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After trying to make sense of the Metrics and Grids page of the (fairly new) Android Design website, I gave up on a lot of things. So, basically, I'm trying to find the original layouts that are used in Android 4, so that I can apply the same concepts.

To make this question more objective and not fail under the "too broad" axe of stackoverflow, I ask you for the layout that is used to recreate, exactly and fully, the examples on that page. Did Google provide them in the samples? Maybe a well known didactic repository that strives to conform with standards?

Just as an example, it's not clear what to do to recreate the "48/3 metrics" (16/16/16) in order to make the text fit in it. What if I want to use 1-line of small text? Would it be 16/wrap_content/16, or 16/16/16 to make it consistent with other layouts around the set? What if...

I believe this would not only help the small devs, but also and most importantly, help standardize the look and feel of apps in Android Play. The site is a good start, but far from ideal.

Added details

I never asked a question with this much upvotes, and I didn't even expect that (I have other questions that I regard as "better", but by far not as many votes and favs). Not that I care about votes, of course, but that is to show that there is a great demand for what I'm asking (a bit of an ad populum here, but still...).

Replies to comments

@Ricardo Amaral:

I'm indeed sorry if I wasn't clear enough:

  • Mandating a standard and requesting unambiguity from it are different issues. One of the reasons I like Android is the degree of freedom we have, so I'm very much aware of the impossibility of mandating most of the common practices.
  • I believe it relates to the concept of "reinvent the wheel" within the concept of freedom.
  • Again, those were just examples. Some things are not clear... which are paddings of the outer container, and margins of the inner views? Many times that makes a difference in selectors, dragging etc. etc. etc., and that again translates into a familiar look and feel for the user. One thing feels like splitting hairs, but it quickly adds up to a lot of small differences. And the user notices it... it looks like it lacks that last "finishing touch".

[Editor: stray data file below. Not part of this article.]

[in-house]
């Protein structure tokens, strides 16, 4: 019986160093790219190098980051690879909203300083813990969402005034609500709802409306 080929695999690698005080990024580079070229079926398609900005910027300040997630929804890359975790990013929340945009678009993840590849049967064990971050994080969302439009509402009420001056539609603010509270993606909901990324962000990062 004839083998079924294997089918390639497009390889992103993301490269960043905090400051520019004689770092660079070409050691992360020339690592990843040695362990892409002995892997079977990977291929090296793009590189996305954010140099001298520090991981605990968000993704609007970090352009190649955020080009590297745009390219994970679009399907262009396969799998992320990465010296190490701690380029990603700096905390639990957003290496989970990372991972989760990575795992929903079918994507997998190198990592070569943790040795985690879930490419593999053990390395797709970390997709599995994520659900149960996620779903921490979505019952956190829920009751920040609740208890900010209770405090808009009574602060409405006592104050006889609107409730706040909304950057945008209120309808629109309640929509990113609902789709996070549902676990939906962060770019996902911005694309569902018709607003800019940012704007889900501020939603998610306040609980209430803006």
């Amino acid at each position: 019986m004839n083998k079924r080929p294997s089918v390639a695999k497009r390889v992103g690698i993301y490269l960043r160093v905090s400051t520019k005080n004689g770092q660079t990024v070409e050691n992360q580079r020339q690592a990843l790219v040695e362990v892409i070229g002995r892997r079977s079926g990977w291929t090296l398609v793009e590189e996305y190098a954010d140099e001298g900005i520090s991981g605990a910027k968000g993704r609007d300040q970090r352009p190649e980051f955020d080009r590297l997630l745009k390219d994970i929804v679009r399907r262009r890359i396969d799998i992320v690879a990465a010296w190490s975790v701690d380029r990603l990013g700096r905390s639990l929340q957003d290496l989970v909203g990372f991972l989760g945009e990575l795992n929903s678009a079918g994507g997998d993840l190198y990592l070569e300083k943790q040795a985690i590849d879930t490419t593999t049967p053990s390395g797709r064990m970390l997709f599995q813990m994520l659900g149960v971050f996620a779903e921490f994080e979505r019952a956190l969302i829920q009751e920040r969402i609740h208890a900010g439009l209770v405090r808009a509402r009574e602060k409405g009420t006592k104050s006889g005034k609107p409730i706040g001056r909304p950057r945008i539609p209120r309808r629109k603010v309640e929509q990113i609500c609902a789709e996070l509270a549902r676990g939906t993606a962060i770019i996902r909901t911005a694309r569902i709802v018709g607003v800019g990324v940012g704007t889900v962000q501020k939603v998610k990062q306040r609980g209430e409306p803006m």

@Michael Slade:

I know they're examples, that they may have been wireframed from templates. As said, I'm already reusing code from the SDK, and I know they're just examples and that we can deviate from them. Again, after all this time, nobody answered.

Optionality benefits from precision. That's what I'm trying to say and ask. Because it's a recommendation doesn't mean its guidelines can be whatever you want them to be. If you do that, it's not the recommendation anymore. That's the whole point of recommendations, by the way: provide an implementarion theory without forcing anyone.

Thanks everyone!

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I think you are tackling this issue from the wrong point of view. Those are only meant as guidelines for proper element size/alignment. For a more consistent UI and harmony between each element. And they are just examples (not templates), doesn't mean you can't deviate from them if it doesn't fit your app. For instance, your example, it really depends on what that "1-line of small text" is for. Without knowing much about the situation, I would say, leave it at 1-line and maybe make it auto-scroll. Another alternative, have an 8dp top/bottom margin and split the content in 2 lines (8/16/16/8). –  Ricardo Amaral Mar 23 '12 at 13:57
    
Question updated with reply. –  David Cesarino Mar 23 '12 at 19:23
    
I still think you are looking at it the wrong way. Which are paddings and which are margins? If that doesn't have any impact in the look, should it matter? It's all the same from the user point of view, it's blank space. I see those as guidelines for proper alignment, that's all. If you use paddings instead of margins to achieve the look you want while still conforming with those guidelines it's irrelevant. That's what I think. –  Ricardo Amaral Mar 23 '12 at 19:33
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I think you are reading too much into the whole thing... All your elements are properly aligned and the breathing space between them conforms to the guidelines on that page? If check and check, then it's all good :) –  Ricardo Amaral Mar 23 '12 at 19:36
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It's worth noting that for the metrics related to widget padding (4DP around buttons and text fields, etc.), the Holo versions of those controls already follow the guidelines. It's really up to the app to just use a 16DP vertical grid for layout where possible. –  Roman Nurik Mar 29 '12 at 16:59

1 Answer 1

up vote 2 down vote accepted

Hate to break it to you but it's likely that the images on the page you like were created with a drawing program, and there are no example to go with them.

Without someone actually going to the effort to create samples for you, your best bet is to go through the samples that come with the android SDK - they will follow the guidelines in most cases.

And remember, they are just guidelines. At the end of the day it's up to you to create a pleasant and smooth user experience, however you see fit.

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OK, I'm satisfied now. :P –  David Cesarino Jun 28 '12 at 5:29

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